Monday, March 10, 2008

I never get tired of fake memoirs

Most of you have probably seen this, but in case you haven't: a 33-year-old white woman named Margaret Seltzer recently wrote a critically acclaimed memoir, Love and Consequences, about growing up in a black foster family n South Central Los Angeles and getting involved in drugs and gang life. Except that she wasn't ever in a foster family, in South Central or elsewhere, and she didn't get into drugs or gang life. She grew up in the suburbs with her biological family and went to the same private school as the Olsen twins. She was found out when her sister called a reporter and said Seltzer was lying. Here's the story.

This takes some guts. This isn't James Frey embellishing and adding details to a real-life story; it's totally, completely made up. Just imagine what it must take to go on book tours and interviews, telling person after person all of these lies. How could you do it? And how could you think that you wouldn't be found out? Think of all the people who know you--all it would take is for one of them to see your picture in a book review or media appearance, and it's all over. I would like to meet this woman.

Notes on hotels

Last week, for reasons beyond my control, I stayed for a few nights at a hotel that is far nicer than I am used to--one of the best and most expensive in the city where it is located. The hotel was extremely elegant, the rooms lovely, and the service excellent. However, I barely noticed any of this. Instead, I spent my stay there in a constant struggle to obtain cold Diet Coke. This was caused by the fact that the hotel has no self-service ice machines, no vending machines, and no in-room refrigerators. Perhaps this is comforting to patrons who turn up their noses at the vulgar idea of consuming food and drink not presented on an actual silver platter. To me, it was annoying.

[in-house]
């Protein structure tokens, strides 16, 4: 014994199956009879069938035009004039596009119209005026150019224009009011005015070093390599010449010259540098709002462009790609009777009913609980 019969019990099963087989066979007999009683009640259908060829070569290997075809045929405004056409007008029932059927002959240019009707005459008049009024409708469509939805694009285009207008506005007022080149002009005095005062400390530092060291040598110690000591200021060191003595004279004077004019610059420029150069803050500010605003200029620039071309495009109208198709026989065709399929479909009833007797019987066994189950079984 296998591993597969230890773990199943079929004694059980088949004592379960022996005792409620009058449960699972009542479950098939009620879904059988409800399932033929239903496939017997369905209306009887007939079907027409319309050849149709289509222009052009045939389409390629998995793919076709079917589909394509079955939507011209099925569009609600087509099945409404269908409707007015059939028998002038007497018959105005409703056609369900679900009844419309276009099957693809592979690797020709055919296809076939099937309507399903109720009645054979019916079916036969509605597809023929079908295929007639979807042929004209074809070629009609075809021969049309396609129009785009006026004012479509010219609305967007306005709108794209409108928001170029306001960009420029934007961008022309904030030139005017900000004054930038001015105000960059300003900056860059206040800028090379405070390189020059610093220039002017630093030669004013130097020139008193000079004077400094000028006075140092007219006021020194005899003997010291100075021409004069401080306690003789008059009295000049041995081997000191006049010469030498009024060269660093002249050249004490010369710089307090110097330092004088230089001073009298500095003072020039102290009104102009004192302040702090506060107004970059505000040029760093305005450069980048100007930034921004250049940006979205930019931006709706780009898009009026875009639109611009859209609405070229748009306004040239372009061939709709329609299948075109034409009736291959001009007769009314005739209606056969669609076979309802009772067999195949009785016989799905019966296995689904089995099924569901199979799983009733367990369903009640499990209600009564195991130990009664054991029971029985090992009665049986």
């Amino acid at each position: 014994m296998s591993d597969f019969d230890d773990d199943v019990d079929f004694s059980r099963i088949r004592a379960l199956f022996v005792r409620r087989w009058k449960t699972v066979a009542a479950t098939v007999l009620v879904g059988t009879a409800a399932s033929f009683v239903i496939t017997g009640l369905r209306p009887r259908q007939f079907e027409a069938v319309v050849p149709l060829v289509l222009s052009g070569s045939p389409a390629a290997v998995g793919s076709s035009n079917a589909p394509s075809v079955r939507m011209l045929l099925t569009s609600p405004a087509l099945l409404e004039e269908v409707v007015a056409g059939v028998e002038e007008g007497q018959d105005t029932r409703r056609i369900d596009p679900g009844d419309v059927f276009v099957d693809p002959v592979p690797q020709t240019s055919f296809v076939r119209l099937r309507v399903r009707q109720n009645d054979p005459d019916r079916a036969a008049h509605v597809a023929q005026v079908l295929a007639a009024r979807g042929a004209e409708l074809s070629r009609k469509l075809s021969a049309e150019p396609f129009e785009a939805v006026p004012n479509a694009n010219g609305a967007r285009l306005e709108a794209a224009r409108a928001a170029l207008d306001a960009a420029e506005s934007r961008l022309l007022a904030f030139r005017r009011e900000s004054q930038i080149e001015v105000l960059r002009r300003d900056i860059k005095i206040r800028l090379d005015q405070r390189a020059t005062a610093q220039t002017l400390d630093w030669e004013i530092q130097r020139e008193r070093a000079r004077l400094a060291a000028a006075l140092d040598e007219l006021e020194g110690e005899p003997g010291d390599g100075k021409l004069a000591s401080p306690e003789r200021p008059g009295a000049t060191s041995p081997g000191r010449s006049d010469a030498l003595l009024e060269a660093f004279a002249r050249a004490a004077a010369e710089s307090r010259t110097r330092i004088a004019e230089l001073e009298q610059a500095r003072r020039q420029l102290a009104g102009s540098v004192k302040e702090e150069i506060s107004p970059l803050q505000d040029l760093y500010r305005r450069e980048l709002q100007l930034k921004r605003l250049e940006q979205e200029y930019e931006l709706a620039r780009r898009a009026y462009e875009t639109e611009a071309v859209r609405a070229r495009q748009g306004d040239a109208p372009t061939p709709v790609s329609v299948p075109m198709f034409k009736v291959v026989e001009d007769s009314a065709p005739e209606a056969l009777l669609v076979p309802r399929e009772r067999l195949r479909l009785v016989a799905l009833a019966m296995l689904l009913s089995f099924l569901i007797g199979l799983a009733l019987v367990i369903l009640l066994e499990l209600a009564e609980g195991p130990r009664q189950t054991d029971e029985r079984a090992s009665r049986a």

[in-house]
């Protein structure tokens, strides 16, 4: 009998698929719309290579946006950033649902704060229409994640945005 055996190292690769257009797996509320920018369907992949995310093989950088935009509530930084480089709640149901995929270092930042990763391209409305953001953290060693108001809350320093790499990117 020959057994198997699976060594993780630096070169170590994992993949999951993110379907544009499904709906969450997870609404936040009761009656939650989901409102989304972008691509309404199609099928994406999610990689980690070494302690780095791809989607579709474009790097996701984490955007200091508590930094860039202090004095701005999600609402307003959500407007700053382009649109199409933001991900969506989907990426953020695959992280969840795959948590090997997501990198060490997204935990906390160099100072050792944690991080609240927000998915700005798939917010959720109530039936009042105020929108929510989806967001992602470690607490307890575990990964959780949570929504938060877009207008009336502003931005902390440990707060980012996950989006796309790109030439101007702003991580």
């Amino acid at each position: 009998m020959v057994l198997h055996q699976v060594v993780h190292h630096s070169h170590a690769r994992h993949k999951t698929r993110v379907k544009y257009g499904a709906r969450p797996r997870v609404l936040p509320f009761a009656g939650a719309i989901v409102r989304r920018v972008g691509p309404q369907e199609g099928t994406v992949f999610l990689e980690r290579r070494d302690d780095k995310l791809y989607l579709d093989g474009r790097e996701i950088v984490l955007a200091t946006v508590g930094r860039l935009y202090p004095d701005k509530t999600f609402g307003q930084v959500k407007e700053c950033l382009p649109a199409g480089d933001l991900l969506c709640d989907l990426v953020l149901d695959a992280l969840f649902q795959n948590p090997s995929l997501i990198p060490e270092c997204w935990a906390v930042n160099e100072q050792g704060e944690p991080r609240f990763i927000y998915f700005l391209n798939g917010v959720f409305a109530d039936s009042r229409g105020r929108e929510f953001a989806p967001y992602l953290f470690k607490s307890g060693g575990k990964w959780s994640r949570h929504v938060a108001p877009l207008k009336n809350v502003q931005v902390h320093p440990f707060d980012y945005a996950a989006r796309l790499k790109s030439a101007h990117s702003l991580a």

At this hotel, a person who wishes to enjoy a Diet Coke in her room must either (1) pre-purchase some Diet Coke, store it warm in the room, call down to room service, request that ice be sent up, wait up to 20 minutes, allow a person into her hotel room, and give them a tip; or (2) call down to room service and request that a can of Diet Coke be sent up for the reasonable price of $3.50 plus an 18% gratuity and a $2.50 delivery charge. Wrong, wrong, wrong. Particularly when you want to do it two to four times per day.

Also, a hotel that costs $60 a night can give me a free buffet breakfast and phone calls, but the hotel that's hundreds of dollars a night charges $12 for a bowl of Cheerios and $1.50 for a local call? Stupid.

It's two stars max for me from here on out.